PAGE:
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Neutral Citation Number:
Reported Number: R(DLA)1/04
File Number: CDLA 3737 2002
Appellant: Secretary of State for Work and Pensions v. Hughes (a Minor) [2004] EWCA Civ 16
Judge/Commissioner: Judge C. Turnbull
Date Of Decision: 26/02/2003
Date Added: 20/06/2003
Main Category: DLA, AA: personal care
Main Subcategory: attention: children under 16
Secondary Category:
Secondary Subcategory:
Notes: Care component - child under 16 - attention required whilst at school Commissioner - appeal to the Court of Appeal - whether court should consider arguments from the Secretary of State which were not developed before the Commissioner The claimant was partially sighted. She made a claim for disability living allowance, which was refused. She appealed and an appeal tribunal awarded lower rate mobility component, but concluded that she did not meet the statutory criteria for care component. She then appealed to the Commissioner against refusal of care component on the ground, among others, that the tribunal had failed to make findings of fact about her attention needs at school. The Secretary of State submitted that the assistance provided at school was for the claimant's educational needs and not in connection with any bodily function. The Commissioner issued directions giving his provisional view that some at least of the assistance at school qualified as "attention in connection with" the bodily function of seeing and that the claimant required frequent attention during term-time substantially in excess of that required by a child of her age without disability. The Secretary of State responded briefly in a submission which did not clearly raise any issue as to whether the need for assistance identified by the Commissioner constituted a need for "attention". In his final decision the Commissioner allowed the appeal and decided that assistance provided in the classroom was in connection with the bodily function of seeing, was reasonably required for the claimant's education, and was of a sufficiently personal nature to count as "attention". The attention she needed during the school holidays was not, in the Commissioner's view, significant enough to qualify, but taking a broad view, he decided she met the conditions for an award of the middle rate care component of disability living allowance, which he awarded for two years. The Secretary of State applied for permission to appeal, submitting that the classroom assistance did not constitute attention, was not required frequently, was not substantially in excess of that required by a child of her age without disability and was not required throughout the year. The Commissioner granted permission on the ground that the issue as to whether the classroom assistance constituted attention was probably an issue of law of wider importance. Held, dismissing the appeal, that; 1. it would not be right for the court to embark upon consideration of what amounted to a root and branch attack on parts of the Commissioner's decision which, despite the ample opportunity provided, had not been the subject of any real submissions to him (paragraphs 15-16); 2. the issue as to whether the classroom assistance constituted attention raised no new issue of principle. The issue between the parties was not as to the meaning of the statutory provisions but merely as their application to the facts of the case (paragraph 17); 3. the ordinary courts should approach the complex area of social security law with an appropriate degree of caution (following Cooke v. Secretary of State [2001] EWCA Civ 734) R(DLA) 6/01) (paragraph 22); 4. despite the Commissioner's grant of permission to appeal the Court declined to embark on the merits of the appeal (paragraph 21).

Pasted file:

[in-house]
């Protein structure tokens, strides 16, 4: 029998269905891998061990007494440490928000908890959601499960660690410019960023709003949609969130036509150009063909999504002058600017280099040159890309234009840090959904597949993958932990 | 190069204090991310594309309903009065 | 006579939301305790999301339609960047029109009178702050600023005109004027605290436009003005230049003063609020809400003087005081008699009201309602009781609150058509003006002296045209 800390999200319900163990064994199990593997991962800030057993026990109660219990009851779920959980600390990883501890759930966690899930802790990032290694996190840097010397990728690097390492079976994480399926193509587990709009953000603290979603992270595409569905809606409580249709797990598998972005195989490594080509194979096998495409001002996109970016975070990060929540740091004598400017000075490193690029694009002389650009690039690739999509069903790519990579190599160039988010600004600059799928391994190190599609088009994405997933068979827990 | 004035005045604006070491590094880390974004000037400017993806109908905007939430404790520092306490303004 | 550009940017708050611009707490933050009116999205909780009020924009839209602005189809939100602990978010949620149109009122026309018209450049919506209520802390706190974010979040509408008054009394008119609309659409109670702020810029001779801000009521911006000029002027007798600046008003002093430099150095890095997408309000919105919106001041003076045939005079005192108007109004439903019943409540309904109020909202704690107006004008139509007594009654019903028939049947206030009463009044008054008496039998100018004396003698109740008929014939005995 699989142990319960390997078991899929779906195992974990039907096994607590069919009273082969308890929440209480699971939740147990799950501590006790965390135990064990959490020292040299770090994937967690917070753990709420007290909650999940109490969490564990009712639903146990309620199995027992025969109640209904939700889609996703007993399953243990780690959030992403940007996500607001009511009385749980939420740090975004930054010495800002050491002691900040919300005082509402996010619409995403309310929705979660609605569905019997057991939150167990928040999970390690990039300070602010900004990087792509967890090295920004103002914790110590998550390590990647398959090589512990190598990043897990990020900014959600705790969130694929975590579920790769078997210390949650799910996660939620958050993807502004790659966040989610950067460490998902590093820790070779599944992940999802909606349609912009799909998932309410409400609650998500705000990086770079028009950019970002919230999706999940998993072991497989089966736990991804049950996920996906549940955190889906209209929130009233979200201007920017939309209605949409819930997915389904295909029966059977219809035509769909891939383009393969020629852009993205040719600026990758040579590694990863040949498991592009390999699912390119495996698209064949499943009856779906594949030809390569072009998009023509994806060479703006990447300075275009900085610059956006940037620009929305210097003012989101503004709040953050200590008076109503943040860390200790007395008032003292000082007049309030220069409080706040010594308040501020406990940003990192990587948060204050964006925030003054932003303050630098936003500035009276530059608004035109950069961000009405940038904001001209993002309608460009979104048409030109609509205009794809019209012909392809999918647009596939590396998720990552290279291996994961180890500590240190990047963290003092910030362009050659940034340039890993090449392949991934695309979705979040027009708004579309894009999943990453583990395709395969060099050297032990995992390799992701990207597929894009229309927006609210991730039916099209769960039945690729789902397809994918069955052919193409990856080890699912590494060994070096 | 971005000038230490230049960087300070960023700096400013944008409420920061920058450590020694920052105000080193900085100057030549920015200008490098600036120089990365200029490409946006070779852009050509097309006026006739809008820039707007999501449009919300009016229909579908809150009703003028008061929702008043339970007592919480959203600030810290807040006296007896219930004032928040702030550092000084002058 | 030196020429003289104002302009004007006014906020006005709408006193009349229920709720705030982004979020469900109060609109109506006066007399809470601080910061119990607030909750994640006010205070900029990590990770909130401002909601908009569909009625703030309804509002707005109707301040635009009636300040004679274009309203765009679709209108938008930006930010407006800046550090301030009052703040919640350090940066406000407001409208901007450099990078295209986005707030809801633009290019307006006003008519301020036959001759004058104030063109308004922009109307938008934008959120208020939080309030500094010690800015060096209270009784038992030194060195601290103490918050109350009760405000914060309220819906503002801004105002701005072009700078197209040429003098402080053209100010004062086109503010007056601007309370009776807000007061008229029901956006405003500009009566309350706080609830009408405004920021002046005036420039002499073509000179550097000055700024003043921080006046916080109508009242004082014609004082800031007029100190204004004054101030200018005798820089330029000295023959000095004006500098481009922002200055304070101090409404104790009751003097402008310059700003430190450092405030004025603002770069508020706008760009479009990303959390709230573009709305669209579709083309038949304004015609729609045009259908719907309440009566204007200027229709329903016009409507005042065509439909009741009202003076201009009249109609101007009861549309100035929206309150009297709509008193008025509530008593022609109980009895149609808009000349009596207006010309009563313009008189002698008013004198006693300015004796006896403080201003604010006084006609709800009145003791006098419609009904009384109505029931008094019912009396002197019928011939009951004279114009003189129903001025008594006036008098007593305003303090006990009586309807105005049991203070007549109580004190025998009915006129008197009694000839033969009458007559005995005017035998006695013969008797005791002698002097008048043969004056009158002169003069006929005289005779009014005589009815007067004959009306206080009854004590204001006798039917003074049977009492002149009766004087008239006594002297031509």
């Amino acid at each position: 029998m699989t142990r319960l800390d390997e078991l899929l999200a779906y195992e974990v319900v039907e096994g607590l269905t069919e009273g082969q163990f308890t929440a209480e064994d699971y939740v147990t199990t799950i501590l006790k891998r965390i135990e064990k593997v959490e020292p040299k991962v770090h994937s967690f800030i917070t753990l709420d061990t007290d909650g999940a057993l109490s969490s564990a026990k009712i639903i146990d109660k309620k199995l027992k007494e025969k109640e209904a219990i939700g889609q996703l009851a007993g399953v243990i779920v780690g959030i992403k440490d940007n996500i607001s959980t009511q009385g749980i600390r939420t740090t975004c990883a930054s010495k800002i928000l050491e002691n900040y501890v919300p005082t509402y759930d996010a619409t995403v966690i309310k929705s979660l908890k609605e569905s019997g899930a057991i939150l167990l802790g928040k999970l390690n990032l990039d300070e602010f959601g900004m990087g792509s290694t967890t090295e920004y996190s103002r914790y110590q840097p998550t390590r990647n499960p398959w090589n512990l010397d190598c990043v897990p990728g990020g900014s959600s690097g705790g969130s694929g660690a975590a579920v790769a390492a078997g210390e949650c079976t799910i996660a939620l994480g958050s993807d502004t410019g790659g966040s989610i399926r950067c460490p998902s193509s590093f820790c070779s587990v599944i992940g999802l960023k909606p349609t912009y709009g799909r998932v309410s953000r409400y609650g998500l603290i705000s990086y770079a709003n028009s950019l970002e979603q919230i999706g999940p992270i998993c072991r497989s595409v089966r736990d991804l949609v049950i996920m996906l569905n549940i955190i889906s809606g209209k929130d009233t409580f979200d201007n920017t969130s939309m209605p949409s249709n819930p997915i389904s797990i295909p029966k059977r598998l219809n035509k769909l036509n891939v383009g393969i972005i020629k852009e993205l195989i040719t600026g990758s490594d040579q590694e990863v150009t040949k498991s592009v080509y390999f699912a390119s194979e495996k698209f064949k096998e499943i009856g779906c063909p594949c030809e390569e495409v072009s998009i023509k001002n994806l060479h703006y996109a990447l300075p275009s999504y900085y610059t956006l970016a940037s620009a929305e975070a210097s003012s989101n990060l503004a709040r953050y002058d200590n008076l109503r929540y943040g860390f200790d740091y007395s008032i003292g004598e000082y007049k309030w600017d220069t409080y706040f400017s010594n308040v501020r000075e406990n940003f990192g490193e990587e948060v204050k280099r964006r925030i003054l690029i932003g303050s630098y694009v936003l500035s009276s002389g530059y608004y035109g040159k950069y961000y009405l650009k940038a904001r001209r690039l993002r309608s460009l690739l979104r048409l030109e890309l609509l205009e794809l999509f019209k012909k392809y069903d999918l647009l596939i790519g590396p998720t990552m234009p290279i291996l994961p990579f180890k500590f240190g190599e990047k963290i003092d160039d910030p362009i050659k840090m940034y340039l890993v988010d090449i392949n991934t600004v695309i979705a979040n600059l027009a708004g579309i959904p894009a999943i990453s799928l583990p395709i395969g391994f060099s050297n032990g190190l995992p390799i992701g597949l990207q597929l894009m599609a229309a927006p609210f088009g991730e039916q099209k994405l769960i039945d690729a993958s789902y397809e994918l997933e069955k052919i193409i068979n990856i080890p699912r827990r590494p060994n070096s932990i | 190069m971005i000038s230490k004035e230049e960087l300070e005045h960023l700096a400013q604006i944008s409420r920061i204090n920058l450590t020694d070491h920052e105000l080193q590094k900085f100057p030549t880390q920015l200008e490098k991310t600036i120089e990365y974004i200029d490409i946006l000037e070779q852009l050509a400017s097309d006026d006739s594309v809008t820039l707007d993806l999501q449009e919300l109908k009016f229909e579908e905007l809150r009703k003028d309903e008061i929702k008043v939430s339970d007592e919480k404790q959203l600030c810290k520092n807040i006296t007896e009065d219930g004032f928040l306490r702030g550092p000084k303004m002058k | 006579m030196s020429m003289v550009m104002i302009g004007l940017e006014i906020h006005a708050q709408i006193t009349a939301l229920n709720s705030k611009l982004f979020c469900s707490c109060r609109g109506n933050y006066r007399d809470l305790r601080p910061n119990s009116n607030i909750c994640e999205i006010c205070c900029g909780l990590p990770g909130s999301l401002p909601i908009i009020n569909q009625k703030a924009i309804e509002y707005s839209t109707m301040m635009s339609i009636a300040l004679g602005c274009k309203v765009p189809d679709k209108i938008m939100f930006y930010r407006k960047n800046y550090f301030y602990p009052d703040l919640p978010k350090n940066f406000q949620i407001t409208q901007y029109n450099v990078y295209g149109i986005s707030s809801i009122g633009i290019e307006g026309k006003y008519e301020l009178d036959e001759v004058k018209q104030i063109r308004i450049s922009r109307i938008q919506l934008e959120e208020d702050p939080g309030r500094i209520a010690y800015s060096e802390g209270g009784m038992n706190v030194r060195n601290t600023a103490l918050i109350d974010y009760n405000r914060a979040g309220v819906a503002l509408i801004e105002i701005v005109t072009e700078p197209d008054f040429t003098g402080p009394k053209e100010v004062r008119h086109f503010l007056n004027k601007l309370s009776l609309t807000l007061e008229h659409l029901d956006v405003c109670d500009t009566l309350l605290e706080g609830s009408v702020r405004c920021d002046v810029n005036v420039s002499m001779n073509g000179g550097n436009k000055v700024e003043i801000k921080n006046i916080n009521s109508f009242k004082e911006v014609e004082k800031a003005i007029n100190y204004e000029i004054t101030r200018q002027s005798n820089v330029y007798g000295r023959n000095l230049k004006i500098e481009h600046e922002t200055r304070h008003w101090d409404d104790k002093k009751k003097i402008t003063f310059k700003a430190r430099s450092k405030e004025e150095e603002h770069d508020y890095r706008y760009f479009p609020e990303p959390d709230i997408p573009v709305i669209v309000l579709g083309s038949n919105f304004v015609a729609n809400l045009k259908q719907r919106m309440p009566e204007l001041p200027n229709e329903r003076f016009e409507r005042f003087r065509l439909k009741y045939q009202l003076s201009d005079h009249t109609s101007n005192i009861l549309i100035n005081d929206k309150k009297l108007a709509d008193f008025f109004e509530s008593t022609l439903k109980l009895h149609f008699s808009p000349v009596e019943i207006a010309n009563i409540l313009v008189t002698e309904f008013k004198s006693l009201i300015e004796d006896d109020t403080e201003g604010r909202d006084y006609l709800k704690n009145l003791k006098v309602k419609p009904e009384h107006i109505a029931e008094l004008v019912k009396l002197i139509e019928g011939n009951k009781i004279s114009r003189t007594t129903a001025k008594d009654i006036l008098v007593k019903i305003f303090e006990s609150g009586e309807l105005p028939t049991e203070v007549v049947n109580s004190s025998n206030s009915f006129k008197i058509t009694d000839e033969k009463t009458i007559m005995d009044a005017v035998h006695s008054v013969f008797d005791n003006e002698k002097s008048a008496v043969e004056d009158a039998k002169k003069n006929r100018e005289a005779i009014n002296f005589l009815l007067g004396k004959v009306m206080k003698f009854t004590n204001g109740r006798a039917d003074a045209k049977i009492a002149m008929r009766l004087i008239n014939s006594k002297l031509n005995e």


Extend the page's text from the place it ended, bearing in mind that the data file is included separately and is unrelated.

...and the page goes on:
Decision(s) to Download: R(DLA) 1_04 bv.doc R(DLA) 1_04 bv.doc